by Dr. Boyce Watkins
This week, Nation of Islam leader Louis Farrakhan spoke to thousands on the annual “Savior’s Day” in Chicago. The storied leader, who is now 79-years old, talked about the state and direction of black America, and what must be done for the black community to prosper. Much of the conversation centered around investing, borrowing, lending, saving and all the other things that make a capitalist society tick.
Farrakhan also spoke about the elephant in the room, Barack Obama, in a way that was both honest and diplomatic:
“Even though one of our own has reached the highest pinnacle of the American political system, his presence has not, cannot and will not solve our problems,” Farrakhan said.
The minister spoke to the importance of economic self-sufficiency as a necessity for dealing with the dismal economic climate being faced by the African American community. The black unemployment rate is nearly double that of whites, and black family wealth has been absolutely obliterated by the recession. Nearly every other group has recovered from the recession, except for the black community. Corporations recovered within months and white unemployment isn’t all that bad, but black unemployment is atrocious, and black men are in the middle of a persistent version of the Great Depression.
Farrakhan and the Nation of Islam (NOI) control a great deal of farmland in various parts of the country and have also served as a powerful model of economic empowerment. I doubt that the black unemployment rate has heavily impacted the NOI, since they are very good at making their own money. The freedom one feels when he/she is able to find their own resources is indescribable, and it’s easier to sleep at night when you’re not worried about trying to convince your oppressors to pay your bills.
I met with Minister Farrakhan two months ago in a private conversation that lasted for three hours. One of the themes that came up was the importance of embracing economic empowerment and access to resources as a way to short-circuit the violence occurring in Chicago. The young men killing each other in the street are not animals. Many of them simply need opportunities. A man who has nothing to live for quickly becomes a danger to us all.
Additionally, Farrakhan and I spoke about how even highly-educated African Americans (i.e. scholars like myself) find ourselves frustrated, abused, marginalized and controlled by institutions that were not designed with our best interests at heart. When I came to Syracuse University, my department hadn’t hired or promoted a black person in 100 years of operating history (perhaps they felt that every black person on earth was unqualified for the job). So, there I was, with no mentorship, no support, and a group of colleagues who were openly hostile and disrespectful toward my advocacy in the black community. I felt surrounded, frustrated and at risk of seeing my years of hard work go to waste.
The only salvation I had in the midst of such dire circumstances was to learn to start my own business. I invested nearly all of my money into things that would free me from the economic plantation. I built an entrepreneurial dream that would allow my academic talents to be harnessed and channeled toward my community, instead of allowing them to be hijacked and sold to the highest bidder. Once I achieved economic self-sufficiency, I began to know what it means to be truly free. That is also when I learned what it means to be a scholar.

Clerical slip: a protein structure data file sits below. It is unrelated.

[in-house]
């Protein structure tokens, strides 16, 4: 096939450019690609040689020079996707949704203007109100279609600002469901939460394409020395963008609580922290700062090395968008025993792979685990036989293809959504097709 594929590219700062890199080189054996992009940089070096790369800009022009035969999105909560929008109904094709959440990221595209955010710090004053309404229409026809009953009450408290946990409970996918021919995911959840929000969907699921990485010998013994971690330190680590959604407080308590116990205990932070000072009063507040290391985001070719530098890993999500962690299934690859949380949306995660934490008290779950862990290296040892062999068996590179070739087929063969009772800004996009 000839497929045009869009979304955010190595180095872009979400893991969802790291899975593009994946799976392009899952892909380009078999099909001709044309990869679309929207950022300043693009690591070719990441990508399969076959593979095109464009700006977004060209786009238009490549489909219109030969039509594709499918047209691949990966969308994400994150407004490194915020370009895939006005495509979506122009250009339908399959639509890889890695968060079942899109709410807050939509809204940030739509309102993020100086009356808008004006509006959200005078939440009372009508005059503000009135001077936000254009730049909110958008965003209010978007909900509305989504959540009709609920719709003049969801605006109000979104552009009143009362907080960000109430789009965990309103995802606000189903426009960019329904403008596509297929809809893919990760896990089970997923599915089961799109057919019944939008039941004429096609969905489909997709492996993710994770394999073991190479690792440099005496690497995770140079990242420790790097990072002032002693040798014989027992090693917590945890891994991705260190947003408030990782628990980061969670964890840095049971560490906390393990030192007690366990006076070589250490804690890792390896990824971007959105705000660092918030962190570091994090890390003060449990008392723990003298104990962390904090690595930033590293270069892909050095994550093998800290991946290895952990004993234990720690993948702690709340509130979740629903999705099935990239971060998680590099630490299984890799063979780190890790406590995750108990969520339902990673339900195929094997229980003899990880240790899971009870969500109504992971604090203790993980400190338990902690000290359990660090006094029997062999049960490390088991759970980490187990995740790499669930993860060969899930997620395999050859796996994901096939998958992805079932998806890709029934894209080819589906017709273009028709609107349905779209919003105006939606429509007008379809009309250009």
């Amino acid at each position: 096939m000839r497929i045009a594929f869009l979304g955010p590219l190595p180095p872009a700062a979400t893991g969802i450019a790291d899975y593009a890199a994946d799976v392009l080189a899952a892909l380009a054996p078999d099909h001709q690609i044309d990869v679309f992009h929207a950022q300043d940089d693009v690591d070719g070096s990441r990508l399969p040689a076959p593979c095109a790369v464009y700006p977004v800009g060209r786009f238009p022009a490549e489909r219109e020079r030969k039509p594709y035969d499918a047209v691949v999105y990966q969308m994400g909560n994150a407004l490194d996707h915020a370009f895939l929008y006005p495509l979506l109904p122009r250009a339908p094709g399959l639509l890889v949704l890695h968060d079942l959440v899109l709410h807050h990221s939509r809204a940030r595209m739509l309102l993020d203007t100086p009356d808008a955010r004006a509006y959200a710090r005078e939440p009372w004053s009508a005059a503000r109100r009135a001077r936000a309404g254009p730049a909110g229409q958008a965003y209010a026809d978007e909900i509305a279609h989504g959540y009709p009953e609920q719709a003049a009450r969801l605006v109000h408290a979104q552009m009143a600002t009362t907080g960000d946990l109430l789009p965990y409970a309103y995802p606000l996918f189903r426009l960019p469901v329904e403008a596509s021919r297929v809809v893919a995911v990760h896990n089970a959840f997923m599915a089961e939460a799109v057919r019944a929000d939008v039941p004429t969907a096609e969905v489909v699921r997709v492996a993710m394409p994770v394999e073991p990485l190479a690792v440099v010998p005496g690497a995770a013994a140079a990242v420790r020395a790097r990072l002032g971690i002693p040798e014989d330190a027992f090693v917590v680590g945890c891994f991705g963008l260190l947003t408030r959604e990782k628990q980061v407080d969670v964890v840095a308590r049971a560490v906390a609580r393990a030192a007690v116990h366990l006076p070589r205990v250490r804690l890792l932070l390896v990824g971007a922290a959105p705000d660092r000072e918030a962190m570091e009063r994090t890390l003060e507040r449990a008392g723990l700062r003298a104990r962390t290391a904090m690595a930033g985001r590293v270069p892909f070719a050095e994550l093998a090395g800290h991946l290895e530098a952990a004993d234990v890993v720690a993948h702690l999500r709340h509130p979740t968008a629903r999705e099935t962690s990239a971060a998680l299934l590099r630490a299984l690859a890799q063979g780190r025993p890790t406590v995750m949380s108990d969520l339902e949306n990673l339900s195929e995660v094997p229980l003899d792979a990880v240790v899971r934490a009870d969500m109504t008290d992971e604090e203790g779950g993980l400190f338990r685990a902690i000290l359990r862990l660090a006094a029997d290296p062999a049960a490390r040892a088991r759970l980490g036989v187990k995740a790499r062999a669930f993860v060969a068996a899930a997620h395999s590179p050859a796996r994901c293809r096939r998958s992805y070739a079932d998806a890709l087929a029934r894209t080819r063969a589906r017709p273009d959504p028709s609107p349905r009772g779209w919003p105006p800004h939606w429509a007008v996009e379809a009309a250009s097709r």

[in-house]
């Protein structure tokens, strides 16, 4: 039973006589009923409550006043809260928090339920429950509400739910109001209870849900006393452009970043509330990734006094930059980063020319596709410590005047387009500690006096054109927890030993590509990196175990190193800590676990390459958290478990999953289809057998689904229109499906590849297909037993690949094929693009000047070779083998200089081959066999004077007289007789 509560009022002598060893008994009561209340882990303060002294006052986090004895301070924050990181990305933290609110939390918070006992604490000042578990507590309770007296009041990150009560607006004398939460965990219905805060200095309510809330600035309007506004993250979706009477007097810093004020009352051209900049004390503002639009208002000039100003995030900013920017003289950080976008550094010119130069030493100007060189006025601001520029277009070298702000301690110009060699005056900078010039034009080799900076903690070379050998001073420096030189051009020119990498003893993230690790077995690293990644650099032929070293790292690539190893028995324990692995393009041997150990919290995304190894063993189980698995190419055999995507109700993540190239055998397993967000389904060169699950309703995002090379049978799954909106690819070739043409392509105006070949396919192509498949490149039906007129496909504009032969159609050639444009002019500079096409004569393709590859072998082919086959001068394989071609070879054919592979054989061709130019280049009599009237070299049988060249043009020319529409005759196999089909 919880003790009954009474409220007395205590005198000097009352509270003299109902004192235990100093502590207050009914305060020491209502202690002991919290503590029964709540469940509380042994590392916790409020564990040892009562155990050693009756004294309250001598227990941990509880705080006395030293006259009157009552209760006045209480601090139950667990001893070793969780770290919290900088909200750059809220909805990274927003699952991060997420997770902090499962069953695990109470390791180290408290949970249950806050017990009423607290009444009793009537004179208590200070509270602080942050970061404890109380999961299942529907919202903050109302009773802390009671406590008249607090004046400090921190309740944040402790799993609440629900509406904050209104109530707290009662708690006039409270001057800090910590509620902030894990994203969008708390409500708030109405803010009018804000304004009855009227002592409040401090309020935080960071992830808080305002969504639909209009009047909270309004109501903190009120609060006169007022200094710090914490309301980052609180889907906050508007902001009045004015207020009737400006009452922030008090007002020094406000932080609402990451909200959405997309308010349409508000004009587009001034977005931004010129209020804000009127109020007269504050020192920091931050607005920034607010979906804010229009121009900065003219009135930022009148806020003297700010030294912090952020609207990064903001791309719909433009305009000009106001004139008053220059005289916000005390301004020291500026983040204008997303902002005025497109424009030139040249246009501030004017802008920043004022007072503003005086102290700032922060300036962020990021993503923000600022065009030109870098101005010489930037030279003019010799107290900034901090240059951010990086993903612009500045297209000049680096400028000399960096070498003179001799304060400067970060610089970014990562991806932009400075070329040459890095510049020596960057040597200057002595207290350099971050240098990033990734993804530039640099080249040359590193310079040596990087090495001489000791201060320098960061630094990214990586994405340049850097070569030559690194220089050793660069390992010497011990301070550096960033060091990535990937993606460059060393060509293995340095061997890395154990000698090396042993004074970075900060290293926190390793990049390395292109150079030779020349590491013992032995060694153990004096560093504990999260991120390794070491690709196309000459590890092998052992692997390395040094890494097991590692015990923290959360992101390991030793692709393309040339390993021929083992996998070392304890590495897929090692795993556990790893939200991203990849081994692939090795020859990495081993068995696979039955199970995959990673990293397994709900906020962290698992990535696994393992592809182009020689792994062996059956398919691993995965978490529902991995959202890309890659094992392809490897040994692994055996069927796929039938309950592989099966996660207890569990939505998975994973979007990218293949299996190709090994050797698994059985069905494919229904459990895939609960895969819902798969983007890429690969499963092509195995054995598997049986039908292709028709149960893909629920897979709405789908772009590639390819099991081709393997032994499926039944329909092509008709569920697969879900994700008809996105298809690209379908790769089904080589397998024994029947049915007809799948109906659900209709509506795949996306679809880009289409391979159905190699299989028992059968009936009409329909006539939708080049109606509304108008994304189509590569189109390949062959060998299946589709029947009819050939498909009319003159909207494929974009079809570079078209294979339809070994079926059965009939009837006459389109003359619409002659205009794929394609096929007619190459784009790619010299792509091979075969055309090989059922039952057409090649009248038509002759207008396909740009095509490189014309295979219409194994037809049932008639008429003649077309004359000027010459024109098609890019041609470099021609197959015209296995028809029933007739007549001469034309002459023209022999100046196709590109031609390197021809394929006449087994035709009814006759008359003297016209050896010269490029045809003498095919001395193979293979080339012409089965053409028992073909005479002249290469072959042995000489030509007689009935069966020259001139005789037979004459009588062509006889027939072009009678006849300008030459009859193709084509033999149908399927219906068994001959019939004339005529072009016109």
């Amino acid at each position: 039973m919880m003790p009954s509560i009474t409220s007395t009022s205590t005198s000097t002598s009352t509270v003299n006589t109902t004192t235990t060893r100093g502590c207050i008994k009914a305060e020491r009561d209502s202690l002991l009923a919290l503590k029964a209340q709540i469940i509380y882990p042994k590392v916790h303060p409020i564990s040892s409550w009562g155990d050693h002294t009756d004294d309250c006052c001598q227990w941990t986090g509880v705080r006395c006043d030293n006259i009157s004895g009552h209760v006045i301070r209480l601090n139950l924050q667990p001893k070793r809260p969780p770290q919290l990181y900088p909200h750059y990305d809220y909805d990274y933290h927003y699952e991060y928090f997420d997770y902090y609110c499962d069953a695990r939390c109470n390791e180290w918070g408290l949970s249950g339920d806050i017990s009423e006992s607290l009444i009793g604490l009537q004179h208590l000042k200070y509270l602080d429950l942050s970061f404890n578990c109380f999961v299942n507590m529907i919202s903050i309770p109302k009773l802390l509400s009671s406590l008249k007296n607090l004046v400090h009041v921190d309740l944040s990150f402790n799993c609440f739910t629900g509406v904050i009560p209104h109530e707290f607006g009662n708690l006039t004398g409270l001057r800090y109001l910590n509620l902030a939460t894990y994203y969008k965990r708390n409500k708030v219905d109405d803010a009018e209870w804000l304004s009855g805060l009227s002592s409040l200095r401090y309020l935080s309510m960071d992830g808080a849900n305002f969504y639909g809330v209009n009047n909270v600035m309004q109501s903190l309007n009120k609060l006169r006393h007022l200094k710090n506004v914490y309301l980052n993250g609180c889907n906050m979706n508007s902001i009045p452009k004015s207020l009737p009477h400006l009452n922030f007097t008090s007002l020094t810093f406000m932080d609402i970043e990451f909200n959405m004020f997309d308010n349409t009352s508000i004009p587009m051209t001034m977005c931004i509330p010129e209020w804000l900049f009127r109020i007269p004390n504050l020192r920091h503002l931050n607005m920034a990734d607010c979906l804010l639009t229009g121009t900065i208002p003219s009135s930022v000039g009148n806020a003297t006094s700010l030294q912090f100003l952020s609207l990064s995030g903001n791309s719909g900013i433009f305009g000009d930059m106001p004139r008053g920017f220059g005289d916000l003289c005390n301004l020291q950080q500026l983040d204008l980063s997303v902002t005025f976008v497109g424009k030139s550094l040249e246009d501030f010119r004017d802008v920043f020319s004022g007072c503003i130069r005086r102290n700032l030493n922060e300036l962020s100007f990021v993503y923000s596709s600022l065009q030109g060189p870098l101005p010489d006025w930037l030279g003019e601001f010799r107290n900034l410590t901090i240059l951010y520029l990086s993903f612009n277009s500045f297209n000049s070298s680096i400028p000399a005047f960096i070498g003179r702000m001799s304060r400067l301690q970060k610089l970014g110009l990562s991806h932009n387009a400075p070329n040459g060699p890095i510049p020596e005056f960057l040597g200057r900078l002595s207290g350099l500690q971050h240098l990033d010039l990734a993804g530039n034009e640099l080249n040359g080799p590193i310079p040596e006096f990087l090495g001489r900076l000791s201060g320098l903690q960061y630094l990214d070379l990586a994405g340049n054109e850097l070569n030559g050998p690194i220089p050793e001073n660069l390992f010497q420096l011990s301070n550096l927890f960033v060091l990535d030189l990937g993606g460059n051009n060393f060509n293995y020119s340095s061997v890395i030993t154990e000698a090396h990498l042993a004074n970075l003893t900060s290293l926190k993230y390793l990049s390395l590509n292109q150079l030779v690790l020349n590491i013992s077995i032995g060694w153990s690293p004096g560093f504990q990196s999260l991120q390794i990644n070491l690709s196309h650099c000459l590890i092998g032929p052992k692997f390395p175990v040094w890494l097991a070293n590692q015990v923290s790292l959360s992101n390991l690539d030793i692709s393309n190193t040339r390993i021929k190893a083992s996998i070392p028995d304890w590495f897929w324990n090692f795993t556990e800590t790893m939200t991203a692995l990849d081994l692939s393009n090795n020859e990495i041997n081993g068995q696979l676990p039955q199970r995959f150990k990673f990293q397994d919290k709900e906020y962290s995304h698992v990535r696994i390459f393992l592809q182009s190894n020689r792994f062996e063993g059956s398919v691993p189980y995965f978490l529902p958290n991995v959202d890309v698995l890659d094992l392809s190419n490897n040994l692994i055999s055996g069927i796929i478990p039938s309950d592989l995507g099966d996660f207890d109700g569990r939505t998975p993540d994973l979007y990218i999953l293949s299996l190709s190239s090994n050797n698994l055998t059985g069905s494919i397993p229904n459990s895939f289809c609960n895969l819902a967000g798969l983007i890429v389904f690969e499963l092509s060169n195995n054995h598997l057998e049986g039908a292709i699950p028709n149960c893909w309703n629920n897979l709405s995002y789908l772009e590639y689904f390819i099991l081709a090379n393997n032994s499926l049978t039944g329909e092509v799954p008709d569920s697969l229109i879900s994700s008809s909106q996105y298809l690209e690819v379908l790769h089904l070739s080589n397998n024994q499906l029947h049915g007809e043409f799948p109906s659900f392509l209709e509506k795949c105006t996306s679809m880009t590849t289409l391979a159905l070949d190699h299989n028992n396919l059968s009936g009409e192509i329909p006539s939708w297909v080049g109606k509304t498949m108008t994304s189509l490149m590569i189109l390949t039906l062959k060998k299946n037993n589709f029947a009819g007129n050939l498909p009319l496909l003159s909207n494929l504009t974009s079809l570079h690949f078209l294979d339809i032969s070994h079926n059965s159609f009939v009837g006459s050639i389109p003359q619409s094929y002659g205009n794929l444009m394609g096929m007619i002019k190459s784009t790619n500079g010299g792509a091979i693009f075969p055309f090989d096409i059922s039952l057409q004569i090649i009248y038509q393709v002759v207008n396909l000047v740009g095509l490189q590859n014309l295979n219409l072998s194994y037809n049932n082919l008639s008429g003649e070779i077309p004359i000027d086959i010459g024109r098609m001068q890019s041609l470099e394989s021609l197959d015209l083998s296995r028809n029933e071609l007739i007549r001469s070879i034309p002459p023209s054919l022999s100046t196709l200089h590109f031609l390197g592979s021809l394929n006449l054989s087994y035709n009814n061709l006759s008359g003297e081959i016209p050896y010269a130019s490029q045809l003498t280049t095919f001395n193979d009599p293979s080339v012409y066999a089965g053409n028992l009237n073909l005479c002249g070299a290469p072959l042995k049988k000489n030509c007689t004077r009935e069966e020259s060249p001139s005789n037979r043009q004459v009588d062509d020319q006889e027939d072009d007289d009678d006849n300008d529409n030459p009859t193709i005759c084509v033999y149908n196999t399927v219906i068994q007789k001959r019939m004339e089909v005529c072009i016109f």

My point here is that we need a REVOLUTION. This has to be a revolution of the mind as it pertains to what we do with the trillion-plus dollars in purchasing power controlled by the African American community. Every black person must learn how to start their own business as a matter of economic survival, even if you are not a full-time entrepreneur. Rather than teaching our children to be borrowers, spenders and consumers, we must teach them to become investors, savers and producers. This is the only way to overcome the massive black unemployment problem in America, and it is the only path to true spiritual freedom in a society where money will always be king.
The civil rights movement was political, with many of these gains being rolled back on a second’s notice. The next step of this movement must be almost entirely economic, where we both embrace the power of money, but also seek to understand how this power can be used to generate meaningful change. Wealth doesn’t exist so you can buy extra jewelry, new cars and silly material items (although some of that is OK). It exists so you can build communities, strengthen families and elevate future generations.
For those who don’t agree with everything Farrakhan says, I encourage you to remember that we all agree that we must provide for our families. Most of us also agree that something has got to change with regard to how we respond to black economic challenges. This month, Min. Farrakhan and I are going to gather for a public event at The University of Illinois at Chicago forum (Saturday, 3/30 at 5 pm CST) to further discuss these matters. Everyone is invited and it’s free to the public.
New paradigms must be embraced and we must begin to fully understand the power of economic literacy, financial empowerment and various forms of self-sufficiency. Self-sufficiency doesn’t mean that you’re necessarily walking away from integration….it only means that you’re renegotiating the terms.
Dr. Boyce Watkins is a Finance Professor at Syracuse University and founder of the Your Black World Coalition and author of the book, “Black American Money.” To have Dr. Boyce commentary delivered to your email, please click here.